To the Editor:
Serum α-fetoprotein (AFP) is a fetal glycoprotein produced by the yolk sac and fetal liver1 that is routinely used as a marker of hepatocellular carcinoma in subjects with chronic liver diseases.2,3 Elevations of AFP levels may be often observed in acute and chronic viral hepatitis also4,5 and are usually associated with hepatic cirrhosis.5,6 These elevations have been correlated to hepatic damage per se with selective transcriptional activation of the AFP gene.7 Recently, it has been demonstrated that elevated AFP levels correlate with a low probability of sustained virologic response (SVR) to chronic hepatitis C treatment, at least in patients with hepatitis C virus (HCV) genotype 4.8 To date, no study has evaluated the association between serum AFP levels and early virologic response (EVR) to anti-HCV treatment in the HIV-positive population.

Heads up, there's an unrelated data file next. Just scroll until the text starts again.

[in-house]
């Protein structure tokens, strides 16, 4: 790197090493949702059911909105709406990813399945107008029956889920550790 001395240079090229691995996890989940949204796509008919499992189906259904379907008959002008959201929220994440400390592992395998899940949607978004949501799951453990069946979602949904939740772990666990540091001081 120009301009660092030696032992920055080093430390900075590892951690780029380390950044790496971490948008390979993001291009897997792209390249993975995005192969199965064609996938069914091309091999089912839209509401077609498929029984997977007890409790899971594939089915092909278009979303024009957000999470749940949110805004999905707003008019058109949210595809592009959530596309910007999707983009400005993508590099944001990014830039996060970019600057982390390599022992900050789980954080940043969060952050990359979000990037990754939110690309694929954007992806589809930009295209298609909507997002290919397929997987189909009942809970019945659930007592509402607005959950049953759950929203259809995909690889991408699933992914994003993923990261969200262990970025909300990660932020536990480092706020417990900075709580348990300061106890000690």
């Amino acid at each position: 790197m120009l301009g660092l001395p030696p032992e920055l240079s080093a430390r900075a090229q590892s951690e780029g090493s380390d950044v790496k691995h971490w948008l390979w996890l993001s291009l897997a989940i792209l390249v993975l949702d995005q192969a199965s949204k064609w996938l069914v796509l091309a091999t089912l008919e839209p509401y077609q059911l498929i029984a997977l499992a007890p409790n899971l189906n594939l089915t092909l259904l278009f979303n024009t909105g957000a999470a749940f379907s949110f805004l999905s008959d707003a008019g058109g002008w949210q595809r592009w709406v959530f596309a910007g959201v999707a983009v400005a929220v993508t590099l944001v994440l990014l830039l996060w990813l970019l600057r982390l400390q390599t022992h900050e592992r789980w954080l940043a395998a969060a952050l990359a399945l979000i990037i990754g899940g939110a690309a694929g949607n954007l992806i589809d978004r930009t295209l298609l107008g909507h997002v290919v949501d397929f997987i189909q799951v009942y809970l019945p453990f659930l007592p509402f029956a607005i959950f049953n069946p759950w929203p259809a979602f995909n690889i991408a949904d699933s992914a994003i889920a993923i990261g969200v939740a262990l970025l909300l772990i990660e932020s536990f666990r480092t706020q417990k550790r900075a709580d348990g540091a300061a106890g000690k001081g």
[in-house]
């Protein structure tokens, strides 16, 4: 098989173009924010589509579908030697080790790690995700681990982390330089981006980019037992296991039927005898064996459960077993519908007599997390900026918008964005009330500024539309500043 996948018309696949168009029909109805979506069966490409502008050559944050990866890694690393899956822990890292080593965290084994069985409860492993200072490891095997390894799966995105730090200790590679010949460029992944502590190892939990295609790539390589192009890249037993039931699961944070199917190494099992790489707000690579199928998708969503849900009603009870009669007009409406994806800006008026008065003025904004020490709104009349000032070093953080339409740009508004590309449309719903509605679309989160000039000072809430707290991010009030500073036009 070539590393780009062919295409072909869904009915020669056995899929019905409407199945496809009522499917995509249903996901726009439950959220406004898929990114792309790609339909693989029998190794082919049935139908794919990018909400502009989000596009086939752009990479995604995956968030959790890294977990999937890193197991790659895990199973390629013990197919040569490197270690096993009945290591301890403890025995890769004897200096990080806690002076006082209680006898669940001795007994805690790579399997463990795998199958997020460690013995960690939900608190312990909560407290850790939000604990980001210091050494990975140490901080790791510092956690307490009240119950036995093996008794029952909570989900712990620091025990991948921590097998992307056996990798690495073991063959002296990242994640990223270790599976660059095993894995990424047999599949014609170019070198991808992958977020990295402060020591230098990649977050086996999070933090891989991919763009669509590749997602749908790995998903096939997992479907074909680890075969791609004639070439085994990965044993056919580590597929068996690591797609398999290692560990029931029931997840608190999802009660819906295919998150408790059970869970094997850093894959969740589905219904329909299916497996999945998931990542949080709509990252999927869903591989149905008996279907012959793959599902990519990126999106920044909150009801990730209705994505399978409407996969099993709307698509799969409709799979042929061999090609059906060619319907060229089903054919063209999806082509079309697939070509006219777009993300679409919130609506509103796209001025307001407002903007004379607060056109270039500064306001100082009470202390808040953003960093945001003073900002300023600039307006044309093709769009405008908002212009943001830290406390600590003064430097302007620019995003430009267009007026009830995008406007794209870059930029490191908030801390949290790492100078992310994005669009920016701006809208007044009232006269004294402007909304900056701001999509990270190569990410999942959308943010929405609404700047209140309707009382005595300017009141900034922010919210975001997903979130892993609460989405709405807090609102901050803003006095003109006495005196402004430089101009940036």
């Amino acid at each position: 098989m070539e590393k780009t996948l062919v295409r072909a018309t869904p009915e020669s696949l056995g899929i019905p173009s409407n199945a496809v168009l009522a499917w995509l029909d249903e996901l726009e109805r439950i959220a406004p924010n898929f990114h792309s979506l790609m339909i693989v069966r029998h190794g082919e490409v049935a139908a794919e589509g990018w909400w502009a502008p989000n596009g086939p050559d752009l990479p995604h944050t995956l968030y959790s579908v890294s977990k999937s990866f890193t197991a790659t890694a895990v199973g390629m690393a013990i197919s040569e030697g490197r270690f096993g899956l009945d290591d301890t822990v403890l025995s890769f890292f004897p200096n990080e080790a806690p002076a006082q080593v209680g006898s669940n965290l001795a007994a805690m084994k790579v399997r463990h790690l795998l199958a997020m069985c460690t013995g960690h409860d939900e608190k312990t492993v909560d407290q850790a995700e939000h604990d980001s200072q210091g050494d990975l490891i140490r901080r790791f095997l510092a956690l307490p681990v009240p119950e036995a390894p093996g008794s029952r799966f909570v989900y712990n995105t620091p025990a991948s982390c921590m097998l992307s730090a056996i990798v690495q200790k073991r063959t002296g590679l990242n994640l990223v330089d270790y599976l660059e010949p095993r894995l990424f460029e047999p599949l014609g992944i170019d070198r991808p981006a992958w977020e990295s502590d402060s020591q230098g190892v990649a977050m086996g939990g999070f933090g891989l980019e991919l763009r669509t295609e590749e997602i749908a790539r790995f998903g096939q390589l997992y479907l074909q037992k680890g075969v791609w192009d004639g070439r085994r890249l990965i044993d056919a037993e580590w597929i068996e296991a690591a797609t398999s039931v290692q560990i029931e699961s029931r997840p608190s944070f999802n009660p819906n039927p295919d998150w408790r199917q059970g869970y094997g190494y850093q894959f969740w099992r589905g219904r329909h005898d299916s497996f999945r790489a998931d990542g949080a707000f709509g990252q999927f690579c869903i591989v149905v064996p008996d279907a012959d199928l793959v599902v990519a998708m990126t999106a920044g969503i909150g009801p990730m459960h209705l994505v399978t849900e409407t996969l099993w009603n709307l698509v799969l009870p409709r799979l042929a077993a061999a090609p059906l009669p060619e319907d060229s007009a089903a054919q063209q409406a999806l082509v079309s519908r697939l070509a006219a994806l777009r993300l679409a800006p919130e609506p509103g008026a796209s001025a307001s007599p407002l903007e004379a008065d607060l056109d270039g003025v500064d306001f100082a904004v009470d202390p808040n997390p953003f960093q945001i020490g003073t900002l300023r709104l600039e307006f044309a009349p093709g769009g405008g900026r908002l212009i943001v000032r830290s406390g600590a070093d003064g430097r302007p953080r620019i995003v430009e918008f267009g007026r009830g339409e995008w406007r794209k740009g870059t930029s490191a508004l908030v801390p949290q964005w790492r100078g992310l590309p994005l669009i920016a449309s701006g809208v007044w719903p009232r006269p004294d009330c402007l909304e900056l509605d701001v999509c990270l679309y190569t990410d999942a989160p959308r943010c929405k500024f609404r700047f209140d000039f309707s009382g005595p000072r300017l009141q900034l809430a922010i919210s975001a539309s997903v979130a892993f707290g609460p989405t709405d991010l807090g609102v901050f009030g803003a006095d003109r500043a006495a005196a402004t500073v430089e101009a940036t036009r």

In this study we evaluated 33 consecutive HIV/HCV-coinfected subjects followed up at our clinic who initiated an anti-HCV treatment, from January 2006, with pegylated interferon α-2a (at a dosage of 180 μg/weekly) plus ribavirin (at a dosage of 1000 to 1200 mg according to body weight) to treat HCV infection. The aim of the present analysis is to define the predictive role of AFP on EVR and on rapid virologic response (RVR) to anti-HCV treatment, which are both strong predictors of SVR.9,10 The following variables were collected at baseline (time of starting anti-HCV treatment): gender, age, race, body mass index (BMI), platelet count, aspartate aminotransferase (AST), alanine aminotransferase (ALT), AFP, CD4 cell counts, HIV RNA, HCV RNA, HCV genotype, and use of highly active antiretroviral therapy (defined as use of ≥2 nucleoside reverse transcriptase inhibitors with any protease inhibitors or nonnucleoside reverse transcriptase inhibitors). Exclusion criteria were any other cause of liver disease (such as hepatitis B infection), alcohol consumption >50 g/day for men and >40 g/day for women, and contraindications to initiation of pegylated interferon or ribavirin treatment (psychiatric disorders, anemia, cardiovascular diseases, diabetes, or autoimmune diseases). Normal values of AFP were considered those <4.6 IU/mL. HIV RNA load was assessed using a reverse transcriptase polymerase chain reaction (RT-PCR) assay with a detection limit of <60 copies/mL (Qiagen, Heiden, Germany). Serum HCV RNA was evaluated by nested PCR (Amplicor; Roche, Basel, Switzerland; detection limit <15 IU/L). HCV genotyping was performed using a line-probe assay (INNO-LiPA HCV II; Immunogenetics, Antwerp, Belgium). Liver fibrosis at baseline was evaluated using the FIB-4 index, which has been validated in the HIV population.11 The index is based on this simple equation: age ([years] × AST [IU/L])/(platelets [109/L]) × (ALT [IU/L])1/2. FIB-4 values >3.25 were those considered associated with advanced fibrosis. EVR was defined as HCV RNA <15 IU/mL after 3 months of anti-HCV treatment; RVR was defined as HCV RNA <15 IU/L after 1 month of anti-HCV treatment. Differences between variables were calculated using the χ2 and the Student t tests when appropriate.